Fast soil makes for bigger sink:

Rapidity in the natural world is relative; yet, while the latest findings from a research collaboration between Lincoln University and the University of Washington can hardly speak of comet-like quickness, it does shatter prevailing views, with implications for climate change as well.

Samples collected from western slopes of the Southern Alps have revealed that soil – the chemically and biologically active skin on the Earth’s surface – can be produced from mountainous bedrock almost twice as fast as previously thought. A subsequent proportional increase in chemical weathering of the soil was also observed.

The findings are important, as eroding mountainous regions account for over half of the world’s sediment production. If that sediment is produced by the formation of soil, rather than just slabs of bedrock collapsing off slopes as landslides, there is much greater potential for atmospheric carbon to be stored. This is significant because mountains play the role of carbon sinks – natural reservoirs that can accumulate and store atmospheric carbon. . .

Diesel from dust: using low fertility soils for biodiesel crops:

The escalating issue around peak oil in the context of the far-reaching global demand for fossil fuels is nothing new. Likewise, the increasing pressure this demand places on sourcing alternative fuels is also well established. One option is biofuels.

Producing biofuels comes with its own problems. There can be issues around an inability of supply to meet demand (such as is the case with tallow), but there can also be resistance to using productive land for biofuels instead of using it for growing food.

To meet these challenges, and in the interest of accelerating the young biodiesel industry in New Zealand, Professor of Ecology,  Steve Wratten at the Bio-Protection Research Centre has been heading up a research team to explore ways of growing plants suitable for biodiesel. More specifically, however, the aim is to find ways to grow these plants on low fertility soils and in such a way as to require minimal fertiliser inputs. . .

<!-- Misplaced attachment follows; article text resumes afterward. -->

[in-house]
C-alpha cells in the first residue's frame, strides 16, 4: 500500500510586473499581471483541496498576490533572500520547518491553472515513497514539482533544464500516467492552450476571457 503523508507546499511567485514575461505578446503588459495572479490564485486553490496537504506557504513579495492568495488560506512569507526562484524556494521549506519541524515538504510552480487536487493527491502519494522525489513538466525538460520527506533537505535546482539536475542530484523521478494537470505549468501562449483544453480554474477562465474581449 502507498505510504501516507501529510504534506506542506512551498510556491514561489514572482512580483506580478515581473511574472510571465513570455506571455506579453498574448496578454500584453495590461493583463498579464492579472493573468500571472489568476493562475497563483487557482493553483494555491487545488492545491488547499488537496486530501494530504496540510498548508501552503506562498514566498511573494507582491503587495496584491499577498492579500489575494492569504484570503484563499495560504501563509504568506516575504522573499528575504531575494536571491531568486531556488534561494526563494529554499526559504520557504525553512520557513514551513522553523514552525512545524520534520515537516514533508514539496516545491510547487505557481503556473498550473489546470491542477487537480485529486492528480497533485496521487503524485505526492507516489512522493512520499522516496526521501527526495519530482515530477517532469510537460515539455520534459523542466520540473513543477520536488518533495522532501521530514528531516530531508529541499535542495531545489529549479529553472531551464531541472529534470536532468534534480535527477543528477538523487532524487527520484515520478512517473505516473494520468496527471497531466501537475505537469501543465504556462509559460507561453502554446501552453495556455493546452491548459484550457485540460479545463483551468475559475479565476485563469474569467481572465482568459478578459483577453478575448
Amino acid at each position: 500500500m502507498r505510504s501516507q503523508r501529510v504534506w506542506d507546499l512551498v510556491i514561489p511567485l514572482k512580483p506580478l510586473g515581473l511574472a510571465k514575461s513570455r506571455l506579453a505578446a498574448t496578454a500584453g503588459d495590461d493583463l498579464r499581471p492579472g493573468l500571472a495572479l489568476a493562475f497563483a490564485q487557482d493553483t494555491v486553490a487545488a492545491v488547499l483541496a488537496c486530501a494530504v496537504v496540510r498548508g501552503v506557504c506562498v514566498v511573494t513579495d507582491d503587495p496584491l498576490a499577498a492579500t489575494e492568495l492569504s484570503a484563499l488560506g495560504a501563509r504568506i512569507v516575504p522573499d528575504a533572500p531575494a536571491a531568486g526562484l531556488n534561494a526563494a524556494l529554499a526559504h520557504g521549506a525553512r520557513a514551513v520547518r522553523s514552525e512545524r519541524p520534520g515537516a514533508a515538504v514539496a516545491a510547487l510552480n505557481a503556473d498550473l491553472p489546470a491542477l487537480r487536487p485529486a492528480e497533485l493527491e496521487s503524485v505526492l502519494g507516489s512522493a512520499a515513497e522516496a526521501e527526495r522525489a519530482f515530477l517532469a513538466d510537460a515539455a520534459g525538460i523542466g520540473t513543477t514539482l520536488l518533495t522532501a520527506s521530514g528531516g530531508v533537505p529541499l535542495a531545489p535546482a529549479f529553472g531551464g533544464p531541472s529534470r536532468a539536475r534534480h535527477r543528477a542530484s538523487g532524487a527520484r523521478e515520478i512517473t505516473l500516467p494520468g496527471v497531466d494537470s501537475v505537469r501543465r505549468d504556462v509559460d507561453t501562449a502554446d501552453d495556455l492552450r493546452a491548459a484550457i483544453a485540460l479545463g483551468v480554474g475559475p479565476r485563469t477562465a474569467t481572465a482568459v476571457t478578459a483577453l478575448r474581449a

My old friend is telling me his twilight time is coming near #horses – Mad Bush Farm:

My old friend I’ve had for over eight years has grown very old. Over the last few days his walk has become slower, and the sparkle in his eye is gradually being replaced by that look that says “I’m tired and soon I will go to my forever sleep” I called him this morning from the other side of the farm. Usually, he would be the first one to arrive at a gallop, knowing he would be put onto some lush grass for the day . The ponies do not need it, but old Ed at over 30 years of age needs the best possible pasture each day. Today though, it took him a very long time, longer than usual. He had stiffly made his way back to where I was. I took him nearly 20 minutes to reach me. All four legs have developed arthritis in the last few weeks, and he’s lost some condition. Why? The answer is very simple. He is just very, very, old. It means now for me, I may have to say goodbye to a loyal equine friend I love very deeply. . .


%d bloggers like this: